Reflection On Reflection In Nursing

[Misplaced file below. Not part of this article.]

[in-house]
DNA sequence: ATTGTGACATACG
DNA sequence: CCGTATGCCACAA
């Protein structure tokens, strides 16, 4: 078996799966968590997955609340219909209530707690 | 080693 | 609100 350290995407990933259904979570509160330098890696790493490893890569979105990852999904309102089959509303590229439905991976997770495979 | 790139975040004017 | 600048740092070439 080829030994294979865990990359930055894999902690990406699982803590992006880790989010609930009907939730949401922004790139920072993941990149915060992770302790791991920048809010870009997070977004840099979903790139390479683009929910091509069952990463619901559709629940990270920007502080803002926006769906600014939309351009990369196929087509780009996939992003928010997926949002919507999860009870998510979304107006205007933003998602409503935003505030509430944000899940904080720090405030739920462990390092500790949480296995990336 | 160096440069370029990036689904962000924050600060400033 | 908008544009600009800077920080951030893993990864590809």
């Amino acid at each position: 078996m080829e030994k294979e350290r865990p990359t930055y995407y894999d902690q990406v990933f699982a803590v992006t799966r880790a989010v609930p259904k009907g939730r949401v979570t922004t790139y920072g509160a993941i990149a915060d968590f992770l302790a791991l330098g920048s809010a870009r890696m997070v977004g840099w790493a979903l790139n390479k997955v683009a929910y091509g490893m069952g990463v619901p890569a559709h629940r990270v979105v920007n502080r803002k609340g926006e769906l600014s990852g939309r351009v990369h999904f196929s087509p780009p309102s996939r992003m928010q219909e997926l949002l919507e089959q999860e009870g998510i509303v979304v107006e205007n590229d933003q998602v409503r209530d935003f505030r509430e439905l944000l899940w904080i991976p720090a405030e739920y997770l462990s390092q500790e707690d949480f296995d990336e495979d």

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Reflection has been strongly advocated by the English National Board for Nursing & Midwifery (1994), United Kingdom Central Council (UKCC) (1996), and a wealth of nursing literature over the past decade to improve nursing practice. Reflection is an in-depth consideration of events or situations outside of one-self, solitary, or with critical support. Burnard (1995) argues that, reflection has its roots in experiential learning, as it forms the second stage of the experiential learning cycle. Active reflection gives nurses the confidence in terms of clinical decision making. It can also be a meaning of identifying strengths and weaknesses in practice and enabling nurses to learn from their mistakes. Despite this, critics of reflection had mentioned that there is still no conclusive evidence proven that, nurses who engage in formal reflection provides a higher standard of patient care compared to those nurses who don’t (Deloughery, 1998). Reflection involves relieving and recalling, who said and did what, how, when, where, and why. Reflection might lead to insight about something not noticed in time, pinpointing perhaps when the detail was missed. I believe reflection reaches the parts other forms of thinking can’t reach. Effective reflection on practice is thought to generate nursing theory and answers questions that develop nursing practice (Schon, 1983). However, there is lack of empirical evidence to support on the use of reflection in nursing. Schon (1987), had

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